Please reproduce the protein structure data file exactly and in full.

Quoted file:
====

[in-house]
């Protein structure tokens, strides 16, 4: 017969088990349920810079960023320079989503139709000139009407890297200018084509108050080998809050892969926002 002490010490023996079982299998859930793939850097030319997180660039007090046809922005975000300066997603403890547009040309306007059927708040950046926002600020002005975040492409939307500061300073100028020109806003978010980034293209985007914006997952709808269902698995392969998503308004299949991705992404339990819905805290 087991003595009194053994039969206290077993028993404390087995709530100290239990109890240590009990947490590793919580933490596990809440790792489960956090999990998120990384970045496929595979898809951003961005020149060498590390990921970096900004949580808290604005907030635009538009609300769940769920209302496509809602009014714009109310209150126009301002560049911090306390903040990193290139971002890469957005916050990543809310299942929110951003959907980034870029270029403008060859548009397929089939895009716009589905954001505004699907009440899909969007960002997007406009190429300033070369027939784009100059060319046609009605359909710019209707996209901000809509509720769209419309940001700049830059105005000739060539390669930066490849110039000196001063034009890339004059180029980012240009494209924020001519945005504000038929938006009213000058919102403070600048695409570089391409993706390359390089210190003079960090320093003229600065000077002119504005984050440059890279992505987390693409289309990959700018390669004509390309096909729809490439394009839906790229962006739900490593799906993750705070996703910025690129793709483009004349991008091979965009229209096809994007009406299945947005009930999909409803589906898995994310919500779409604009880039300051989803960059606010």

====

[in-house]
């Protein structure tokens, strides 16, 4: 017969088990349920810079960023320079989503139709000139009407890297200018084509108050080998809050892969926002 002490010490023996079982299998859930793939850097030319997180660039007090046809922005975000300066997603403890547009040309306007059927708040950046926002600020002005975040492409939307500061300073100028020109806003978010980034293209985007914006997952709808269902698995392969998503308004299949991705992404339990819905805290 087991003595009194053994039969206290077993028993404390087995709530100290239990109890240590009990947490590793919580933490596990809440790792489960956090999990998120990384970045496929595979898809951003961005020149060498590390990921970096900004949580808290604005907030635009538009609300769940769920209302496509809602009014714009109310209150126009301002560049911090306390903040990193290139971002890469957005916050990543809310299942929110951003959907980034870029270029403008060859548009397929089939895009716009589905954001505004699907009440899909969007960002997007406009190429300033070369027939784009100059060319046609009605359909710019209707996209901000809509509720769209419309940001700049830059105005000739060539390669930066490849110039000196001063034009890339004059180029980012240009494209924020001519945005504000038929938006009213000058919102403070600048695409570089391409993706390359390089210190003079960090320093003229600065000077002119504005984050440059890279992505987390693409289309990959700018390669004509390309096909729809490439394009839906790229962006739900490593799906993750705070996703910025690129793709483009004349991008091979965009229209096809994007009406299945947005009930999909409803589906898995994310919500779409604009880039300051989803960059606010």